The U.S. Justice Department and eight states sued Alphabet Inc.’s Google, calling for the break up of the search giant’s ad-technology business over alleged illegal monopolization of the digital advertising market.
“The harm is clear: website creators earn less, and advertisers pay more, than they would in a market where unfettered competitive pressure could discipline prices and lead to more innovative ad tech tools that would ultimately result in higher quality and lower cost transactions for market participants,” the Justice Department said in the complaint, which was filed in federal court in Virginia. “This conduct hurts all of us.”
New York, California and Virginia were among the states that signed on to the complaint.
Google didn’t immediately respond to a request for comment.
The lawsuit represents the Biden administration’s first major case challenging the power of one of the nation’s largest tech companies, following through on a probe that began under former President Donald Trump. It also marks one of the few times the Justice Department has called for the breakup of a major company since it dismantled the Bell telecom system in the 1980s.
Google is the dominant player in the $278.6 billion U.S. digital-ad market, controlling most of the technology used to buy, sell and serve online advertising. The Justice Department said Google’s dominance allows it to keep at least 30 cents out of every dollar advertisers spend through its online advertising tools. A resolution in the case could be years away.
The lawsuit marks the DOJ’s second antitrust suit against Google and the fifth major case in the U.S. challenging the company’s business practices. State attorneys general have filed three suits against Google, alleging it dominates the markets for online search, advertising technology and apps on the Android mobile platform in violation of antitrust laws.
The allegations in the DOJ’s suit mirror those brought by attorneys general in 16 states plus Puerto Rico in 2020. That lawsuit is pending in New York federal court.
The Mountain View, California-based company is No. 1 in the $626.9 billion global digital ad market, according to 2023 estimates by research firm EMarketer, with the U.S. representing the biggest piece. Alphabet’s ad operations are expected to bring in $73.8 billion in U.S. digital ad revenue in 2023. Most of that, $58.50 billion, comes from Google’s search advertising business.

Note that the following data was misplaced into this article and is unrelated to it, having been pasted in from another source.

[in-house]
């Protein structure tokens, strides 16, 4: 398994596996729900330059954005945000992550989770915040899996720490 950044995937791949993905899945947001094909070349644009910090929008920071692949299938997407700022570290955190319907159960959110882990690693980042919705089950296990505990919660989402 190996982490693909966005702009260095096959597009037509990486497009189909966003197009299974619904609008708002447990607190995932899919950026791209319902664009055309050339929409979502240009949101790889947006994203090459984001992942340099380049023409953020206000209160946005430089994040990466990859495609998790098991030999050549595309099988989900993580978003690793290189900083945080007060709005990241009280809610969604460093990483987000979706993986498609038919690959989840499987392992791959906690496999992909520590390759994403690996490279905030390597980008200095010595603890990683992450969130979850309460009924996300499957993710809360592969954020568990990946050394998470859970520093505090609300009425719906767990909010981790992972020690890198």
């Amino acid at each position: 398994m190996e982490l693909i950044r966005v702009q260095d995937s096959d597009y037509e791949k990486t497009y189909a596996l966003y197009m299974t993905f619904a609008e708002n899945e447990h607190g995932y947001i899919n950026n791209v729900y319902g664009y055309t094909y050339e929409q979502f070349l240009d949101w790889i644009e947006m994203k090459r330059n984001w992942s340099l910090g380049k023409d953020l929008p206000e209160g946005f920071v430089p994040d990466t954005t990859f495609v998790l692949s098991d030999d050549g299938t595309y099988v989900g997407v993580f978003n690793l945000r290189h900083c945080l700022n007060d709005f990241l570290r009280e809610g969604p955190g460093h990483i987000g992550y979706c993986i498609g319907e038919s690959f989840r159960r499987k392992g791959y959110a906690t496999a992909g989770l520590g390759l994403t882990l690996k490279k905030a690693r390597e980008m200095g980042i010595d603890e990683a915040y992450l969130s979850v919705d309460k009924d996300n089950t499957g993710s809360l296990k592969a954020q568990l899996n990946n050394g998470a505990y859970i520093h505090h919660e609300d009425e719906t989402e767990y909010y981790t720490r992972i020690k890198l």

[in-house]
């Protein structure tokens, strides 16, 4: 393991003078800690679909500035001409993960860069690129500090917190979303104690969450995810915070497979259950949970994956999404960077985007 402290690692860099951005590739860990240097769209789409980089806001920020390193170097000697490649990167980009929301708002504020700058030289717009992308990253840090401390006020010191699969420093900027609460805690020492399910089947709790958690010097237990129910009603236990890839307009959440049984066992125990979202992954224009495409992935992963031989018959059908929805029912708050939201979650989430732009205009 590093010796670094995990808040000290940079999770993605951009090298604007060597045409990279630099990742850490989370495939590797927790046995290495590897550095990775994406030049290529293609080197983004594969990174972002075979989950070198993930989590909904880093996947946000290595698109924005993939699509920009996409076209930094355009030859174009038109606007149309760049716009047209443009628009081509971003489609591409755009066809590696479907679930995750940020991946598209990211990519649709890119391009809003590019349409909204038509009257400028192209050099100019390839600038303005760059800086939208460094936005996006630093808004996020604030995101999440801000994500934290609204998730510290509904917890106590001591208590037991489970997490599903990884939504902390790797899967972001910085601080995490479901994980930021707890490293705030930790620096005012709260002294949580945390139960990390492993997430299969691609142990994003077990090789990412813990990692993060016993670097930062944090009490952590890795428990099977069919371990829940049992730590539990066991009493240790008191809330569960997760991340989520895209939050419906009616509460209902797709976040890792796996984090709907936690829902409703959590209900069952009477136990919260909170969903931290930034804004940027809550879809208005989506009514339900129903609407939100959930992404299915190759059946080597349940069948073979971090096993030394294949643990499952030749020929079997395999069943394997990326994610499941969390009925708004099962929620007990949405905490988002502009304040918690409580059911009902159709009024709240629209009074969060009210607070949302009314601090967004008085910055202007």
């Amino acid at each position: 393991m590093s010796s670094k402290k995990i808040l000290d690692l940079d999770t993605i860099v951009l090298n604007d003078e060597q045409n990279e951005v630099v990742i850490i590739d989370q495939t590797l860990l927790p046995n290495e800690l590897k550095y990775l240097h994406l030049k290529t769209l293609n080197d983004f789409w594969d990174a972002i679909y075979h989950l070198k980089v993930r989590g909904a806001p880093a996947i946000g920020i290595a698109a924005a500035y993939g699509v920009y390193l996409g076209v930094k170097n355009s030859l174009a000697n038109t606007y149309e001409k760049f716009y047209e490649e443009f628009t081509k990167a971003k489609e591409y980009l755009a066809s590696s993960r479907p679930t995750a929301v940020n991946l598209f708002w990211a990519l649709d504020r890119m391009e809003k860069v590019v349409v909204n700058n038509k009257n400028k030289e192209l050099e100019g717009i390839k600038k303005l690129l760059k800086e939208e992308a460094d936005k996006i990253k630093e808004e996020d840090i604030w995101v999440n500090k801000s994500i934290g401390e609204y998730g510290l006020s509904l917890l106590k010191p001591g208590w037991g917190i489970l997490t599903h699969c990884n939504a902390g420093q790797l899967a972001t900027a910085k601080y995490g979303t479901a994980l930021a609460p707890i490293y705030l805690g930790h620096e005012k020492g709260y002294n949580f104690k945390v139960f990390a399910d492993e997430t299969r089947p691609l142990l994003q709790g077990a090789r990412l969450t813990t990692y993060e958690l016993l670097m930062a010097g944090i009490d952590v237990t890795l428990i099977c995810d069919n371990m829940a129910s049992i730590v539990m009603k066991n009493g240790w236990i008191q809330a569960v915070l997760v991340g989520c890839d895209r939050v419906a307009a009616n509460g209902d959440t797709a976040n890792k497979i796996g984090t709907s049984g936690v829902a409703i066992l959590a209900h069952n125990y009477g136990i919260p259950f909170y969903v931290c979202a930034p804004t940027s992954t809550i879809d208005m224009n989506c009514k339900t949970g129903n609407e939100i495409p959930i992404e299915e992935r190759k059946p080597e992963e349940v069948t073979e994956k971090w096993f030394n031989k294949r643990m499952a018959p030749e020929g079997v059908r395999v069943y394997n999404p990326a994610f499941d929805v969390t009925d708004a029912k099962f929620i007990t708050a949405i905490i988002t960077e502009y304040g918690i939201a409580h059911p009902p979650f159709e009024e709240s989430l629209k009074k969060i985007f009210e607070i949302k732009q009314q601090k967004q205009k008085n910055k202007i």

The remaining $15.29 billion is from display ads. Google runs an ad-buying service for marketers and an ad-selling one for publishers, as well as a trading exchange where both sides complete transactions in lightning-fast auctions.
These exchanges operate like online stock-trading platforms with an automated bidding process. Competitors and publishers have complained that Google leverages parts of this vast network, like its ad exchange, to benefit other areas and kneecap rivals. Google alone is expected to generate some $65.7 billion in digital ad revenue in the U.S. this year, representing about 26.5% of the market, while YouTube represents another 2.9%, according to EMarketer.
Google argues that the market for online advertising is a crowded and competitive one. In court filings and congressional testimony, the company has noted its rivals include other major players in the ad tech market such as Amazon.com Inc., Meta Platforms Inc. and Microsoft Corp.
The company’s market share has slipped over time from a high in 2015 of 37.4% of U.S. digital ad spending, according to EMarketer.
The department’s scrutiny of Google’s control of the ad tech market goes back to the Trump administration. The DOJ under then-Attorney General William Barr sued Google over its search business instead, alleging the company used exclusive distribution deals with wireless carriers and phone makers to lock out competition. That case is due to go to trial in September.
But the agency under Biden continued the probe into advertising technology. After Kanter was confirmed to lead the antitrust division in November 2021, Google asked the Justice Department to review whether Kanter should be recused from all actions involving the company because of his past work representing its critics. Kanter was barred from working on Google’s monopoly investigations while the Justice Department deliberated on his potential recusal.
The Justice Department ultimately ruled that Kanter can work on cases related to Google.
The case is U.S. v Google, 23-cv-108, U.S. District Court, Eastern District of Virginia (Alexandria).
Local journalism is essential.
Give directly to The Spokesman-Review's Northwest Passages community forums series -- which helps to offset the costs of several reporter and editor positions at the newspaper -- by using the easy options below. Gifts processed in this system are not tax deductible, but are predominately used to help meet the local financial requirements needed to receive national matching-grant funds.
Subscribe now to get breaking news alerts in your email inbox
Get breaking news delivered to your inbox as it happens.